Review- "A Serious Man": Modern-day Book of Job. With Laughs.

The Coens' latest film finally comes to Syracuse.

When Murphy’s Law is kicking into high gear and everything in your life that can go wrong is, what then?  Do you find comfort in laughing at the even greater misfortunes of others?  If you do, go see A Serious Man, the new black comedy by Joel and Ethan Coen.

It is not a solemn, violent epic like No Country for Old Men.  Nor is it an attempt at screwball comedy like Burn After Reading.  Instead, A Serious Man sets the Book of Job, with more laughs, in a 1960s Jewish neighborhood in Minnesota.  The Coens re-create the bleak, washed-out color palette they remember from their childhood. 

Here, Job is physics professor Larry Gopnik, played pitch perfect by Michael Stuhlbarg.  His idyllic life in this modern shtetl is crumbling. 

His wife Judith is leaving him for Sy Ableman, (that schmaltzy nudje.)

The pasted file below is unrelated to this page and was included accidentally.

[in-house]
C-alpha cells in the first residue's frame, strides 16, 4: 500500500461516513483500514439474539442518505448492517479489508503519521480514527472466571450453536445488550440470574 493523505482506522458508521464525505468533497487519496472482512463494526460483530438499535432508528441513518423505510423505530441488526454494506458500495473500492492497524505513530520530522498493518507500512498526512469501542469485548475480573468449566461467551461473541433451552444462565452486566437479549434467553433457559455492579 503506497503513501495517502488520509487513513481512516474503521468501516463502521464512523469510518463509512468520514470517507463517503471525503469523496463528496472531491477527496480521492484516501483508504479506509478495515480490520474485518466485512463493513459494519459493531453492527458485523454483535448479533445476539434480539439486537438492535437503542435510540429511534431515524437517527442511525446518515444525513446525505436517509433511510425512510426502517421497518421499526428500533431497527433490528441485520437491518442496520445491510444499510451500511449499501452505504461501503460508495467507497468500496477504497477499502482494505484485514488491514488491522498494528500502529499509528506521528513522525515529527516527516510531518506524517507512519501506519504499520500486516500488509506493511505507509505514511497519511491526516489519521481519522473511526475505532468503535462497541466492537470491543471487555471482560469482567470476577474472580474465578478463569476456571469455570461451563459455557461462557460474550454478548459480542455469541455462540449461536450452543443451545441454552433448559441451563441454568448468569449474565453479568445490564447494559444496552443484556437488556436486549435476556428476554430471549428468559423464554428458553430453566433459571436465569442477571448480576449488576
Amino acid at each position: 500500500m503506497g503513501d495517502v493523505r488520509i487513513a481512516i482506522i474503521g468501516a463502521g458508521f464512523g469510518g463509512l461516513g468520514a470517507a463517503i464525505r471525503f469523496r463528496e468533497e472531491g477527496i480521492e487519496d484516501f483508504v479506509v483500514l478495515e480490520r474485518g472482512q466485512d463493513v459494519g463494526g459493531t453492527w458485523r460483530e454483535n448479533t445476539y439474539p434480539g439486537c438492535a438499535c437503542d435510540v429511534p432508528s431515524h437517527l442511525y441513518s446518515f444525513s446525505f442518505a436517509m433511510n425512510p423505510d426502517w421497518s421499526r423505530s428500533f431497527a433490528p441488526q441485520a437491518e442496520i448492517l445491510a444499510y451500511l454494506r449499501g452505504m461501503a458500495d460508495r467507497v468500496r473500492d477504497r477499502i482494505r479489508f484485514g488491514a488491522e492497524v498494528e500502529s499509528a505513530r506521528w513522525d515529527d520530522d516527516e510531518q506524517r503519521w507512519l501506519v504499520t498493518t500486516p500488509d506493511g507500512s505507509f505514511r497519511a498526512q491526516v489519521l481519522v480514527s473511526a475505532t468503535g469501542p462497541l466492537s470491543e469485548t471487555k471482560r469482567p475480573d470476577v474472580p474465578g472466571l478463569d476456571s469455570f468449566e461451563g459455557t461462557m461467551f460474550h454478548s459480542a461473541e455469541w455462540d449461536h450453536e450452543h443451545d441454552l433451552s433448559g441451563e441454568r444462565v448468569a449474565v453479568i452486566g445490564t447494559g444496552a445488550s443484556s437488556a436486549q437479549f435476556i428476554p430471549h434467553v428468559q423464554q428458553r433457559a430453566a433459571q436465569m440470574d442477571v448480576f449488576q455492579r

His brother Arthur is monopolizing the bathroom to drain his neck goyder.  (Get a job, you schlub.) 

His daughter Sarah is filching money from his wallet (for a nose job!)

His son Danny is doing the same for weed.  (Study for your bar mitzvah!)

An Asian student is bribing him to get a higher grade.  (I’m tryin’ to get tenure!)

And, the Columbia Record Club wants payment for its unsolicited mailings. (Can’t they leave a mensch alone?!) 

            Other storytellers might reward Larry for his steadfastness in the face of adversity, but the Coens keep their Job suffering.  Their onscreen whirlwind has an opening in Yiddish, un-subtitled Hebrew school scenes, and disorienting dream sequences filled with walls of mathematical formulas and Jefferson Airplane tunes.  

            Far from unsettling, this film, despite its cast full of unknowns and script full of Jewish references, is remarkably poignant and familiar, even to this goy.

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